| January/February 1981

Reprinted with permission of the Capital Times, Madison, Wisconsin, from a 1958 edition. We thank Maryanna Smith of the U.S. Department of Agriculture, for sending it. Ed.

Did you know that Madison was the birthplace of the tractor?

During the 1890s there were a great many young men doing a great amount of what their elders preferred to call 'tinkering' in a great number of sheds, shops and stables all around the world.

There was Henry Ford in Dearborn, Michigan; the Wright brothers in Dayton, Ohio; Guglielo Marconi in Italy; Ruldph Diesel in Germany, and countless others who were not fortunate enough to have history remember their names.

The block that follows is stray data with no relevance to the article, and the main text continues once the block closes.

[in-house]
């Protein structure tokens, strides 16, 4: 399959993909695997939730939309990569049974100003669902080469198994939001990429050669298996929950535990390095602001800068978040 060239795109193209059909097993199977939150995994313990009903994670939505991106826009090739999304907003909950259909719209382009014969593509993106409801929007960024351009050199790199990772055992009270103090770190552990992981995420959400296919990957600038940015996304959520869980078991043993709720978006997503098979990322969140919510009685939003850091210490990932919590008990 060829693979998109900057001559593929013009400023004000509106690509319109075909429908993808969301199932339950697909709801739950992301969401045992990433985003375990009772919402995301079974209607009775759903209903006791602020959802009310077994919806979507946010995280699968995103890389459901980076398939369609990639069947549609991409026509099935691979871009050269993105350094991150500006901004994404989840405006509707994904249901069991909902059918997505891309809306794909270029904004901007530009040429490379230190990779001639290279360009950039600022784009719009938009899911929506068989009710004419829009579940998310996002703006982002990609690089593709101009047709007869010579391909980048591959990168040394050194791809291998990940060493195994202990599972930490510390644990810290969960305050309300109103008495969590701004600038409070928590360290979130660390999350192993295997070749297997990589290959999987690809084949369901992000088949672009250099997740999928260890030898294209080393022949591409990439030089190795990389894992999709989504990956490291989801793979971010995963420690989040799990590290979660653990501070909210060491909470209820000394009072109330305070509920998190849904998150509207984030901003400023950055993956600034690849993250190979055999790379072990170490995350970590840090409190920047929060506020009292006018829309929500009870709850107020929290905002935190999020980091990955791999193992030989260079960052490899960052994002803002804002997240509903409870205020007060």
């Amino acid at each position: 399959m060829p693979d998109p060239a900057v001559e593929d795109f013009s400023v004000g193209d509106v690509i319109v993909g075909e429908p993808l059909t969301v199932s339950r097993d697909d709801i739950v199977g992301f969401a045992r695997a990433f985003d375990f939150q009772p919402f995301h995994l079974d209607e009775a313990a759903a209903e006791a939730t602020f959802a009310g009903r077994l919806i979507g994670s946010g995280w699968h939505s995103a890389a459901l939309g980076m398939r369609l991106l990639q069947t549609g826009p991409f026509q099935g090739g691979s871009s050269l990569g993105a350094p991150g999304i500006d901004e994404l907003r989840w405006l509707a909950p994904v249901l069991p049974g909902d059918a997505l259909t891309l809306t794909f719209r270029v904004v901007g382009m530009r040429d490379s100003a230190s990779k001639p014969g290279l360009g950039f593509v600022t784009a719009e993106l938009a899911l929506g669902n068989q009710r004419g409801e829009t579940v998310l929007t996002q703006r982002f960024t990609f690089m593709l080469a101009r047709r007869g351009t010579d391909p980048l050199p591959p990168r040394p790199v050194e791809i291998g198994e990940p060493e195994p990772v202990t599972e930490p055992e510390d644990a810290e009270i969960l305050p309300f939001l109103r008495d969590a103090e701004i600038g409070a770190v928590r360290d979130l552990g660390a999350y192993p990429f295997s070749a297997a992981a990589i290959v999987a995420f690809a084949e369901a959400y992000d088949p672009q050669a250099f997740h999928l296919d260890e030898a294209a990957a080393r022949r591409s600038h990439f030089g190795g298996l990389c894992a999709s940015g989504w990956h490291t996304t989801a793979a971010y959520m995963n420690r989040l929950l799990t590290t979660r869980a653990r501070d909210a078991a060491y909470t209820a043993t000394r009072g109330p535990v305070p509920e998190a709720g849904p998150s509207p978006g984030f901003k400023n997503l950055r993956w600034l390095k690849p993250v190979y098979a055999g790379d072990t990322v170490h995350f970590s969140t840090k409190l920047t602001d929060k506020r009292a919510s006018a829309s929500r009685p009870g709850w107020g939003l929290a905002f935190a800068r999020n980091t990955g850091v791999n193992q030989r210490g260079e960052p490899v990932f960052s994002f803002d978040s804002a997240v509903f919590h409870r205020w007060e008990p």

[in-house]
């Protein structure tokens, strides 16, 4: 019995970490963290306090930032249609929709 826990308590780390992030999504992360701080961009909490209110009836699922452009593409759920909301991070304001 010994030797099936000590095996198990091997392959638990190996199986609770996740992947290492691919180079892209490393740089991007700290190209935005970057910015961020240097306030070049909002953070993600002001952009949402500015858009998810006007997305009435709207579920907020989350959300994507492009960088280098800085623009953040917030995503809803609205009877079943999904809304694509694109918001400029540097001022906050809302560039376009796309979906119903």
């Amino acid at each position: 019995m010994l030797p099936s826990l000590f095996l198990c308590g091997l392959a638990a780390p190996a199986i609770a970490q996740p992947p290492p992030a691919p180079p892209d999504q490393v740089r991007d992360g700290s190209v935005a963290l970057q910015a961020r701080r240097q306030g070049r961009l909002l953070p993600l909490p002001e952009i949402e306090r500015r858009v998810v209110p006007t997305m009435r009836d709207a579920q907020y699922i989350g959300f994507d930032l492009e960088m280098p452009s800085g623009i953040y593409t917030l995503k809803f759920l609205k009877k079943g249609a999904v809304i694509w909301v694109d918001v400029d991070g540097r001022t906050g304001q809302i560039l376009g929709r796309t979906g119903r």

And there were two young men doing some important tinkering right here in Madison. Their names were Charles Walter Hart and Charles H. Parrnames which deserve to be more widely known than they are today, especially when the impact of their owners' contributions is considered.

Hart and Parr are now credited with having designed and built the first successful gasoline-powered tractor, the machine which was the greatest innovation in farming since the steel plow and caused a revolution in agriculture by placing undreamed of power in the hands of the farmer.